The renewal of combat in January 2008 was devastating to the school.

Students and staff dismantled the campus and moved it, in pieces, to a "safety zone" in the town of Vavuniya about 20 miles south. "They moved everything - all the computers, furniture, doors, the generator, even the tiles on the roof,'' Surier said. "They wanted to continue the school's operation."
But even that location grew dangerous. "The safety zone was redefined as they moved, so they kept moving," Nanthakumar said. "We lost all contact with them."

On May 20, as army troops closed in on the dwindling band of Tamil Tigers, the terrified civilians fled.
One school staffer, who telephoned San Jose with a borrowed cell phone, told Surier that he escaped the region by wading through a lagoon. "He got shot in the stomach, and started bleeding in the water, but kept walking," Surier said.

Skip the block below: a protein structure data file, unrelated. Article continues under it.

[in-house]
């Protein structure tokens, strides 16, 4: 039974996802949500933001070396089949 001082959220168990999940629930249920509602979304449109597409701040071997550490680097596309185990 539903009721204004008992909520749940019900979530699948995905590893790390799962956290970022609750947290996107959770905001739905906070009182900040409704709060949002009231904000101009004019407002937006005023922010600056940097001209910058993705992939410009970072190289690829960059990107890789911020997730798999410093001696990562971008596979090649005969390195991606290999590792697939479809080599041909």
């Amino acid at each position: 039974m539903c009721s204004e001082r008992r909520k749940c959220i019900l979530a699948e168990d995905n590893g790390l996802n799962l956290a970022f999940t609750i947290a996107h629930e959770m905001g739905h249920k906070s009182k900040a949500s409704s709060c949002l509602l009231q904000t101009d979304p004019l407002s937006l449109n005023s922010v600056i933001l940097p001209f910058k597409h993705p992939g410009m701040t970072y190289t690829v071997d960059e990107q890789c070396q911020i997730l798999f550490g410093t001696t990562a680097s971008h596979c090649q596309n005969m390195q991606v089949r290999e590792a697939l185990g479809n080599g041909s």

Worried about their fate, Silicon Valley's Tamil community is urging the Sri Lankan government to grant access by international aid workers to the refugee camps that house hundreds of thousands of displaced refugees. And they pray for a political settlement, granting rights to the marginalized Tamils, so that violence does not reignite.

Most important, they want the scholars to be released from the camps, so they can return to what remains of their school. "Our graduates can help rebuild the country. These are local people - top-notch people - with technical skills and know-how," Surier said.

Said Nanthakumar: "Education is the fastest way to self-reliance-and it's been taken away from them."

- Courtesy Mercury News

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Silicon Valley’s gift to Sri Lanka is in shambles, damaged by the civil war